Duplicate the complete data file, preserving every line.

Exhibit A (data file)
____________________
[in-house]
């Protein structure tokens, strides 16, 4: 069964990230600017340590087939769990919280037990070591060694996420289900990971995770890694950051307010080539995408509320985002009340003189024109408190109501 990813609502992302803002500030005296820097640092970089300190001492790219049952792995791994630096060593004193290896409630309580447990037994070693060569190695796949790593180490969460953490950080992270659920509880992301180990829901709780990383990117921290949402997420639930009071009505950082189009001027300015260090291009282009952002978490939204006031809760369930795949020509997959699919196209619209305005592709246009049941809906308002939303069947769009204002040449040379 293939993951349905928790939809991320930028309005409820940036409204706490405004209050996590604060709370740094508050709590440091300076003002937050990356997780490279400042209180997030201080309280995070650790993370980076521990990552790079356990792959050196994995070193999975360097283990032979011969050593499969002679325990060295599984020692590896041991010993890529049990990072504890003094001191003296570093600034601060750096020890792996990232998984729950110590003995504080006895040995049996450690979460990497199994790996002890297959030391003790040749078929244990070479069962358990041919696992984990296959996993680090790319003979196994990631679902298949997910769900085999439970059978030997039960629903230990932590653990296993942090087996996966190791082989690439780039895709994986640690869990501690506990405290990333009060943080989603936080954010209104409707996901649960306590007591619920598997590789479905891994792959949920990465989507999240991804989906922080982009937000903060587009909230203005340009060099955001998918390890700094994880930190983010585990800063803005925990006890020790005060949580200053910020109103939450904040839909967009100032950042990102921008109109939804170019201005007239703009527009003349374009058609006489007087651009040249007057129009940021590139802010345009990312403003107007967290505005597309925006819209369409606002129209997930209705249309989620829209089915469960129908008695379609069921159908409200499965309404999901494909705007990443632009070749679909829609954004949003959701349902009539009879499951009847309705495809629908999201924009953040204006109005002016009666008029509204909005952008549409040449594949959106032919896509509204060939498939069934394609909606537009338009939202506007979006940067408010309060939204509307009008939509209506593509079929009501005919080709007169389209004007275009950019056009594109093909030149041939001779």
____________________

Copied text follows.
[in-house]
């Protein structure tokens, strides 16, 4: 069964990230600017340590087939769990919280037990070591060694996420289900990971995770890694950051307010080539995408509320985002009340003189024109408190109501 990813609502992302803002500030005296820097640092970089300190001492790219049952792995791994630096060593004193290896409630309580447990037994070693060569190695796949790593180490969460953490950080992270659920509880992301180990829901709780990383990117921290949402997420639930009071009505950082189009001027300015260090291009282009952002978490939204006031809760369930795949020509997959699919196209619209305005592709246009049941809906308002939303069947769009204002040449040379 293939993951349905928790939809991320930028309005409820940036409204706490405004209050996590604060709370740094508050709590440091300076003002937050990356997780490279400042209180997030201080309280995070650790993370980076521990990552790079356990792959050196994995070193999975360097283990032979011969050593499969002679325990060295599984020692590896041991010993890529049990990072504890003094001191003296570093600034601060750096020890792996990232998984729950110590003995504080006895040995049996450690979460990497199994790996002890297959030391003790040749078929244990070479069962358990041919696992984990296959996993680090790319003979196994990631679902298949997910769900085999439970059978030997039960629903230990932590653990296993942090087996996966190791082989690439780039895709994986640690869990501690506990405290990333009060943080989603936080954010209104409707996901649960306590007591619920598997590789479905891994792959949920990465989507999240991804989906922080982009937000903060587009909230203005340009060099955001998918390890700094994880930190983010585990800063803005925990006890020790005060949580200053910020109103939450904040839909967009100032950042990102921008109109939804170019201005007239703009527009003349374009058609006489007087651009040249007057129009940021590139802010345009990312403003107007967290505005597309925006819209369409606002129209997930209705249309989620829209089915469960129908008695379609069921159908409200499965309404999901494909705007990443632009070749679909829609954004949003959701349902009539009879499951009847309705495809629908999201924009953040204006109005002016009666008029509204909005952008549409040449594949959106032919896509509204060939498939069934394609909606537009338009939202506007979006940067408010309060939204509307009008939509209506593509079929009501005919080709007169389209004007275009950019056009594109093909030149041939001779």